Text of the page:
With the Astros having been on the national stage for the World Series, hopefully you’re feeling some Houston pride. When Beyoncé or Travis Scott top the charts, it’s fun to take their shoutouts to H-Town a little personally. Spending four years in a city like Houston is the perfect opportunity to explore a city that we may never have the chance to live in again — it’s time to use the METRO system and actually get out of the hedges to understand what Houston has to offer.
This weekend, students have the options of going to Wiess College’s Night of Decadence and Chi Alpha’s Evening of Elegance.
A petition demanding that the computer science department cut ties with Palantir Technologies raised concerns about Palantir’s connections to U.S. Immigration and Customs Enforcement. As we are students in a border state where ICE has a large presence, the petition raises a valid concern about Palantir specifically. More broadly, it points to the necessity of a critical examination of potential employers. As recruiting season continues, students should consider more than their prospective paycheck when weighing employment options.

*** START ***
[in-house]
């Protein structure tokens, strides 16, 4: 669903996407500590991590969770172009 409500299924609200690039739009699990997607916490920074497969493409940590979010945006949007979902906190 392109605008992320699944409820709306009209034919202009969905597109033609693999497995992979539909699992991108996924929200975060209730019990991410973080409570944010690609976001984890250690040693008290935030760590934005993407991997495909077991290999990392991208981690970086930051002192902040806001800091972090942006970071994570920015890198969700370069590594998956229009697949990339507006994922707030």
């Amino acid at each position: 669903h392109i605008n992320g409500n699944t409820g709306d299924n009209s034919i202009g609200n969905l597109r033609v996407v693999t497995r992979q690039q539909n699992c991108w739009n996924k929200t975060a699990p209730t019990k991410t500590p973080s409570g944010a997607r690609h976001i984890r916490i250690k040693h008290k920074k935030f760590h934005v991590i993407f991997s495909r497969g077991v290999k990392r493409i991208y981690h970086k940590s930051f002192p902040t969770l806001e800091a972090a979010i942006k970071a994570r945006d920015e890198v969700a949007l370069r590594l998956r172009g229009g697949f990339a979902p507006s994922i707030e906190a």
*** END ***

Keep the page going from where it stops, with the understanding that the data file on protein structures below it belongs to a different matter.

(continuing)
Content warning: This opinion piece contains references to sexual assault.
The last time the Marching Owls Band performed a halftime show at a football game against Baylor University, they formed a IX on the field to call out Baylor’s cover-up of a sexual assault scandal — and the Rice administration gave an official apology on behalf of the university. At Saturday’s show during the Rice-Baylor football game, the MOB again used their platform to support student interests. Over 50 Rice and Baylor students and alumni ran onto the football field, waving pride flags to stand with LGBTQ+ students at Baylor. And the Rice administration has so far been silent.
At Saturday’s football game against the University of Texas, Austin, students resorted to the same, tired means of “supporting” Rice athletics — making fun of the opposing team’s academics.